June 19 - USATF Mountain Running Championship, Mt. Washington Hill Climb, Gorham, NH

July 31 - USATF Trail 15k Championship, TBD, Spokane, WA*

July 31 - USATF Trail 50 Mile Championship, White River 50, White River, WA

July 31 - USATF Trail 100 Mile Championship, Burning River 100, Burning River, OH

Aug 28 - USATF Trail 10k Championship, Continental Divide 10k, Laurel Springs, NC

Sep 25 - USATF Trail 50k Championship, TBD, Bend, OR**

Oct 16 - USATF 50m Championship, Tussey Mountainback 50m, Boulsberg, PA

Nov 7 - USATF Trail Marathon Championship, Lithia Loop Marathon, Ashland, OR

* This is a new event that currently does not have a Web site - follow Spokane Sports for more info]

** This is a new event that currently does not have a Web site - follow Richard Bolt's blog for more info]

There is also a national Grand Prix event in the works for 2010 for those hitting four or more trail events.

The Road Runners Clubs of America (RRCA) is also having national championship races at the Umstead 100 (March 27) and the Tahoe Rim Trail 50k/50m/100m (July 17).

Wow! Lots of great events to be thinking about for next year.

- SD

Wednesday, December 09, 2009

2009 XTerra World Championships - Paradise Found

Last Sunday, I had the great pleasure of joining 1,200 trail runners for a romp through paradise at the XTerra Trail Run World Championships in Oahu, Hawaii. This was the final event to cap off the XTerra season of 30+ trail run events, and runners from all over the globe came to compete for $10,000 in prize money, make some new friends, and enjoy the Hawaiian views, trails, and weather so worthy of a world-class event.

(Pre-race training with Sophie)

We had such a blast at the XTerra National Trail Running Championship in Bend, OR, that it didn’t take much arm twisting to get Sophie and Christi to join me for a weekend in the islands. The XTerra events are a wonderful format for taking the family – runners get a challenging course that attract pros and amateurs alike, kids have races, activities, and plenty of shwag that ensure everyone has fun, and there’s enough Aloha spirit to change the world. Throw in some downtime to play on the beach, and what’s not to like? It was the perfect way to cap off the season.

(Me and my crew at the starting line)

Race morning produced perfect 70 degree weather, and the early sun quickly got to work cooking the morning dew of the lush mountain sides. The Kualoa Ranch is a jaw-dropping venue, and I found myself pivoting in circles trying to take it all in. It was hard to say which was bigger – the mountains on either side of the valley, or the smiles from the runners who had escaped winter snow in hometowns from Italy to Canada to Oregon. Somewhere in those wicked steep mountains was a trail that none of us were allowed to preview and could slow the likes of Max King to a 1:18 half marathon in his win last year (he’s more of a 1:04 kind of trail half marathon guy). It was going to be great!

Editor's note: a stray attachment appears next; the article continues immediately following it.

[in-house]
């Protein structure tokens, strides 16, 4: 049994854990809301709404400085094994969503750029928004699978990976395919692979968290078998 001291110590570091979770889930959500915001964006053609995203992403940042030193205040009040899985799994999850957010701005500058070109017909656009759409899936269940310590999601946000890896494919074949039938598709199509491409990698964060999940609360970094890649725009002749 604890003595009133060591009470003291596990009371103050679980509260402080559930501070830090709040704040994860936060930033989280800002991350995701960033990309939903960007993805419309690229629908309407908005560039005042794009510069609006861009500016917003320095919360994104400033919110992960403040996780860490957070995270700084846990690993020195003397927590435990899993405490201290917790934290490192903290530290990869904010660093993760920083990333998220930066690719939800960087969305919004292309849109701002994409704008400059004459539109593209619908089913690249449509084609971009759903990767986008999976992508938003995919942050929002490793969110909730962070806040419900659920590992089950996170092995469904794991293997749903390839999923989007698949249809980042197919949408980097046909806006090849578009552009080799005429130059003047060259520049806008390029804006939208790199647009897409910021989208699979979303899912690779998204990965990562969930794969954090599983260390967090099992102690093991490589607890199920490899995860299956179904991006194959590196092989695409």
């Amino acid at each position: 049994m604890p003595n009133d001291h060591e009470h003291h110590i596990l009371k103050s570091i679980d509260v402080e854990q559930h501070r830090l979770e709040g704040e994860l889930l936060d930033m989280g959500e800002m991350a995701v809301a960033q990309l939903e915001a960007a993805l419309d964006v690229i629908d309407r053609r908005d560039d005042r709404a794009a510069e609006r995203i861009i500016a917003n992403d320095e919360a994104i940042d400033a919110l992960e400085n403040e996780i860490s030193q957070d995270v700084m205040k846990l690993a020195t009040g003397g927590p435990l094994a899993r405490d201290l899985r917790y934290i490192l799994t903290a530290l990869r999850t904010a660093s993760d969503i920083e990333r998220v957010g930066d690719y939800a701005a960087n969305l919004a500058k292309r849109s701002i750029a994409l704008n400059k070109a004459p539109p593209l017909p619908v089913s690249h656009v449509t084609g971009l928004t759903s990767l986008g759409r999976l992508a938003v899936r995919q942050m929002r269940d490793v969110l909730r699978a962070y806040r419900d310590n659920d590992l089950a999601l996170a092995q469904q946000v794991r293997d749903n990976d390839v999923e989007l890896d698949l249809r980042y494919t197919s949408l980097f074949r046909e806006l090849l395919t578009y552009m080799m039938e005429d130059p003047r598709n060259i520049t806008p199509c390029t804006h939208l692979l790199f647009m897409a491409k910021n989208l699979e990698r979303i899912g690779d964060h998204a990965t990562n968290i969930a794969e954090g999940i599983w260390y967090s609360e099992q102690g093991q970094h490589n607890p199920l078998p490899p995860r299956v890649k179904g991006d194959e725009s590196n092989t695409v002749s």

(The sun crawls over the hills to the starting area)

(Words of wisdom from the RD)

(Sophie warms up on the obstacle course)

I did some warm-up laps chasing Sophie around the kids obstacle course, and caught up with Max King, fresh off his win at the USATF Trail Marathon Championships. I asked him who the competition was, and he cited Inov-8 runner and Mountain Running Champion Joe Gray, as well as Ben Bruce (2nd to him at all XTerra national and world events to date). I also knew that Fujio Miyachi had come up from Tokyo, Japan, and a handful of runners from Boulder, CO were going to give it their best. We talked about the lead women too, and knew that Cynthia Anderson was back to defend her title, but had the likes of Ironman Champion Heather Fuhr, New Zealand running elite Fiona Docherty, and XTerra Triathlon World Champion Melanie McQuaid keeping her honest. It would be a fast race all around.

(On your marks, get set....)


The blast of the cannon sent us off into the hills, and Max King, Joe Gray, and Ben Bruce quickly dashed out ahead clocking sub-5 minute miles. The course followed a dirt road up the valley, throwing in some steep climbs within the first half mile. It didn’t take long before runners were strung out single file along the road. The views were so amazing it was hard to stay focused, and I suspect that the few face plants I saw were from us out-of-towners.

(Spreading out on the fire road, heading up the valley)

I found myself in my usual spot, trying to keep up with the lead women about 15 runners behind the lead pack. Fiona Docherty and Cynthia Anderson, both clad in compression socks, were setting a fast pace, with Heather Fuhr calmly in striking distance. We sped up in the shadows and slowed in the sun, as the Hawaiian heat governed our pace. One delightful distraction was the mix of nationalities present through various accents and flag-covered racewear including Japan, New Zealand, Italy, the camouflage of local US Army soldiers, and the ever-present dark tans of Hawaiian locals. Every face had the same ear-to-ear grin, proof of a common passion deeper than any national heritage.

(Oceans, mountains, and sky at every turn)

The first 5k loop went by quickly, and we rounded the mountain range to head up the coastal side. Fiona put on the afterburners, leaving the rest of us to work together and enjoy the ocean views. The volcanic mud made for some interesting creek crossings, and I quickly learned to just step in the water rather than run the edge and risk cleats full of caked mud that turned your shoes into 10 lb weights. The rooster tails of dirt coming off the runners in front of me was like a cross country championship; there wasn’t a clean shirt to be found by mile 5.

(Going fast in the shadows)

(Steep, steep, steep)

The steepest climbs began about six miles in, and had to slow to a walk on the big pitch to avoid overheating. I looked ahead and saw there were two lines of runners – the acclimated, and the unacclimated. I so, so wished to be with the fast line, but had to let them pass by, including some 40’ish looking runners that had me worried about my age group standings. Local Mark Mench said not to worry, gave me a pat on the back and flashed a hang loose, never breaking stride. He’s right – don’t stress it, you’re in paradise!

(Mark flashes a hang loose as we pass the Chinaman's Hat island)

(Oh. My. God. Could it get any prettier?)

(Gravity is your friend!)